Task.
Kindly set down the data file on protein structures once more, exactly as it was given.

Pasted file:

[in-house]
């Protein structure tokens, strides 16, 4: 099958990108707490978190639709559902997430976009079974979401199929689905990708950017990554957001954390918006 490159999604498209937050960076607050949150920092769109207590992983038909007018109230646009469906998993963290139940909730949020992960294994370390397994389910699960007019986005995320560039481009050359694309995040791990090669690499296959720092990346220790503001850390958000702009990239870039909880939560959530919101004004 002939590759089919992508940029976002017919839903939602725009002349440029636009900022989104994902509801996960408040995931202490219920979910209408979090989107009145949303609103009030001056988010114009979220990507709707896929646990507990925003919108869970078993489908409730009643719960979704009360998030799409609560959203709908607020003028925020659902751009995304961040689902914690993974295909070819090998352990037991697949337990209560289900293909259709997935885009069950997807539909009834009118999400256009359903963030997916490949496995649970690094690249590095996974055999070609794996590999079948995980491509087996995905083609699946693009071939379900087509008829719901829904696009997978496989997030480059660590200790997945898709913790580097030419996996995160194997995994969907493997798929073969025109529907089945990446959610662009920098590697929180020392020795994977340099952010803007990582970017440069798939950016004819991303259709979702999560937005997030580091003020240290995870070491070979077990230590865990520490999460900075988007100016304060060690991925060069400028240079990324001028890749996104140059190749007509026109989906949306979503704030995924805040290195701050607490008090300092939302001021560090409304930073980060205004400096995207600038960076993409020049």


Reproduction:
[in-house]
């Protein structure tokens, strides 16, 4: 099958990108707490978190639709559902997430976009079974979401199929689905990708950017990554957001954390918006 490159999604498209937050960076607050949150920092769109207590992983038909007018109230646009469906998993963290139940909730949020992960294994370390397994389910699960007019986005995320560039481009050359694309995040791990090669690499296959720092990346220790503001850390958000702009990239870039909880939560959530919101004004 002939590759089919992508940029976002017919839903939602725009002349440029636009900022989104994902509801996960408040995931202490219920979910209408979090989107009145949303609103009030001056988010114009979220990507709707896929646990507990925003919108869970078993489908409730009643719960979704009360998030799409609560959203709908607020003028925020659902751009995304961040689902914690993974295909070819090998352990037991697949337990209560289900293909259709997935885009069950997807539909009834009118999400256009359903963030997916490949496995649970690094690249590095996974055999070609794996590999079948995980491509087996995905083609699946693009071939379900087509008829719901829904696009997978496989997030480059660590200790997945898709913790580097030419996996995160194997995994969907493997798929073969025109529907089945990446959610662009920098590697929180020392020795994977340099952010803007990582970017440069798939950016004819991303259709979702999560937005997030580091003020240290995870070491070979077990230590865990520490999460900075988007100016304060060690991925060069400028240079990324001028890749996104140059190749007509026109989906949306979503704030995924805040290195701050607490008090300092939302001021560090409304930073980060205004400096995207600038960076993409020049």